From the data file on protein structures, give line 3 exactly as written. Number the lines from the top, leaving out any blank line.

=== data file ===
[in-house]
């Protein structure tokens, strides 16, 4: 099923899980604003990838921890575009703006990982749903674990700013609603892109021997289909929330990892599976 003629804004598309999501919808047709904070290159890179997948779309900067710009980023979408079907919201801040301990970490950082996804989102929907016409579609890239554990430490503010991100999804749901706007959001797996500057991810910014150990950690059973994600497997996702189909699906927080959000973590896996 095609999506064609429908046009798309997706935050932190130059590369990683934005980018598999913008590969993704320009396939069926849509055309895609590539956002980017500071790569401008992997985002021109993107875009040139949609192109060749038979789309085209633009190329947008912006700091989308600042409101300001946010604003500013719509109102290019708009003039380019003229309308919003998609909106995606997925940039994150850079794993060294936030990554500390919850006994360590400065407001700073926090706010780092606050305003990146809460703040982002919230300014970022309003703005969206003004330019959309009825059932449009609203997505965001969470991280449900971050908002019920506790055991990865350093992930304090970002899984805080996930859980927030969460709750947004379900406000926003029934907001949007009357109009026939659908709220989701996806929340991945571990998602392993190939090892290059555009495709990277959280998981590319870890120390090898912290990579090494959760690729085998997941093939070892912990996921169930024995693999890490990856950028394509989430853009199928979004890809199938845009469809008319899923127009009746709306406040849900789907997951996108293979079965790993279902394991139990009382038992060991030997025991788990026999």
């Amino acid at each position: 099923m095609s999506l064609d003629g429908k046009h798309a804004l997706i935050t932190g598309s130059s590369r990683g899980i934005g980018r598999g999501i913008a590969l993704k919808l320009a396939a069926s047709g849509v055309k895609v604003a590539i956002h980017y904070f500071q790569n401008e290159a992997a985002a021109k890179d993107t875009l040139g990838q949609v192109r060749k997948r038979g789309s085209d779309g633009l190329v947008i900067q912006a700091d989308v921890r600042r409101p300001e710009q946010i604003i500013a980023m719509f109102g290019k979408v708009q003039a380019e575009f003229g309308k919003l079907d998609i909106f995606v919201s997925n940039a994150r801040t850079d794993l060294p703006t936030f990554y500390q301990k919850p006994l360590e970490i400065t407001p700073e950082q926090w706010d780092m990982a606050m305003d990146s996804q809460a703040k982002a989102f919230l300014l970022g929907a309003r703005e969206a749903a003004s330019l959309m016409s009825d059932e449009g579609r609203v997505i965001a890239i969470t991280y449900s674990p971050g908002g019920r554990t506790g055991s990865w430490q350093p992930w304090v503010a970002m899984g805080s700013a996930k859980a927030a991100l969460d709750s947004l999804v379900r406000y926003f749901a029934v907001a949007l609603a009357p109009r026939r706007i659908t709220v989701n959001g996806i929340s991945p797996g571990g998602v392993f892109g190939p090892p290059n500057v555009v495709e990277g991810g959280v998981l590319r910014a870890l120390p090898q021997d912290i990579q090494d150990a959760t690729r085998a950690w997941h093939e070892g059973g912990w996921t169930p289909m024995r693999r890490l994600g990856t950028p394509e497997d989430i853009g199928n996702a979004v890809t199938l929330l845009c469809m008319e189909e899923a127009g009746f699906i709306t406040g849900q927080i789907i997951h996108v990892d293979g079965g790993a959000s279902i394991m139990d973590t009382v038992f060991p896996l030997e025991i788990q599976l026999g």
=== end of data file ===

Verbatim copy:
């Amino acid at each position: 099923m095609s999506l064609d003629g429908k046009h798309a804004l997706i935050t932190g598309s130059s590369r990683g899980i934005g980018r598999g999501i913008a590969l993704k919808l320009a396939a069926s047709g849509v055309k895609v604003a590539i956002h980017y904070f500071q790569n401008e290159a992997a985002a021109k890179d993107t875009l040139g990838q949609v192109r060749k997948r038979g789309s085209d779309g633009l190329v947008i900067q912006a700091d989308v921890r600042r409101p300001e710009q946010i604003i500013a980023m719509f109102g290019k979408v708009q003039a380019e575009f003229g309308k919003l079907d998609i909106f995606v919201s997925n940039a994150r801040t850079d794993l060294p703006t936030f990554y500390q301990k919850p006994l360590e970490i400065t407001p700073e950082q926090w706010d780092m990982a606050m305003d990146s996804q809460a703040k982002a989102f919230l300014l970022g929907a309003r703005e969206a749903a003004s330019l959309m016409s009825d059932e449009g579609r609203v997505i965001a890239i969470t991280y449900s674990p971050g908002g019920r554990t506790g055991s990865w430490q350093p992930w304090v503010a970002m899984g805080s700013a996930k859980a927030a991100l969460d709750s947004l999804v379900r406000y926003f749901a029934v907001a949007l609603a009357p109009r026939r706007i659908t709220v989701n959001g996806i929340s991945p797996g571990g998602v392993f892109g190939p090892p290059n500057v555009v495709e990277g991810g959280v998981l590319r910014a870890l120390p090898q021997d912290i990579q090494d150990a959760t690729r085998a950690w997941h093939e070892g059973g912990w996921t169930p289909m024995r693999r890490l994600g990856t950028p394509e497997d989430i853009g199928n996702a979004v890809t199938l929330l845009c469809m008319e189909e899923a127009g009746f699906i709306t406040g849900q927080i789907i997951h996108v990892d293979g079965g790993a959000s279902i394991m139990d973590t009382v038992f060991p896996l030997e025991i788990q599976l026999g």